The same idea of scheduling that applies to work can also apply to rosary prayer. If praying the rosary is not part of your daily routine it will very often be skipped. Even when you say, “it’s important, I’ll find the time,” without a clear plan you’ll just fill the time with any number of other important tasks.
I’m not saying that you need to have a block of time listed on your calendar and alarms on your smartphone for rosary prayer time. Although, if that level of specificity works for you then, by all means, use it. But you do need to have some plan for integrating the rosary in your daily routine. It may be waking up earlier, replacing TV/internet/Pokemon Go time with it, or praying it on your commute.
My daily rosary praying routine looks something like this. I pray the initial prayers (Apostles’ Creed, Our Father, three Hail Marys, and a Glory Be) before I leave the house for work in the morning. I try to pray two decades on my morning commute. If I go to the gym, I’ll pray another decade on my walk over and then on my walk back. I’ll complete the remaining decades and closing prayers on my commute home from work. What I’ve done is create rosary prayer insertion points throughout my day. This creates some flexibility in my schedule where if I cannot pray the rosary at a specific time I know there will be other opportunities throughout the day.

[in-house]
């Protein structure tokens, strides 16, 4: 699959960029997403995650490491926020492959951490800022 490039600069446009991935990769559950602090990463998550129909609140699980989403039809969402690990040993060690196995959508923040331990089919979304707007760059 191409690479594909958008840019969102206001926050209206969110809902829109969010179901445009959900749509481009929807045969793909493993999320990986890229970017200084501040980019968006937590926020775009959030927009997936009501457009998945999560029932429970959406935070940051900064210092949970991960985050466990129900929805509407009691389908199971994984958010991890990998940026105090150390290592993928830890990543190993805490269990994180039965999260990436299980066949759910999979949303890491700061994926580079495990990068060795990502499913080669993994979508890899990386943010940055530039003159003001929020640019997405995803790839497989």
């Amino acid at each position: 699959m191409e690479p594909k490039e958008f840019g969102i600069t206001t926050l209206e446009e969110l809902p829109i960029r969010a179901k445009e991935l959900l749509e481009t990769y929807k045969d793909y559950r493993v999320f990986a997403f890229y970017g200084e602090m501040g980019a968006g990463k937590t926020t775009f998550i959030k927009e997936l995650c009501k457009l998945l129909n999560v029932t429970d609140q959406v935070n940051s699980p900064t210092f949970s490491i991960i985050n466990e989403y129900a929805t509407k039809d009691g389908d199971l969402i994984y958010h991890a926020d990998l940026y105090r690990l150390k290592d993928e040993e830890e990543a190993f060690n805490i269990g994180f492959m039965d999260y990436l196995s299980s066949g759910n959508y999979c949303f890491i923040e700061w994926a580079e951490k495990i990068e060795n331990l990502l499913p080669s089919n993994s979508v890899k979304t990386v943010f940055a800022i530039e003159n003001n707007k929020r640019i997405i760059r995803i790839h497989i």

If you want to pray the rosary regularly but are having a hard time finding the time, start to identify insertion points in your daily routine to pray a decade or two. Create as many opportunities as possible so that if you miss one you will still have more than enough time slots to make it up. If you a struggling praying the rosary and do not have a plan for it, try making one today. As I learned in software engineering, if it’s important enough to do then it’s important enough to plan.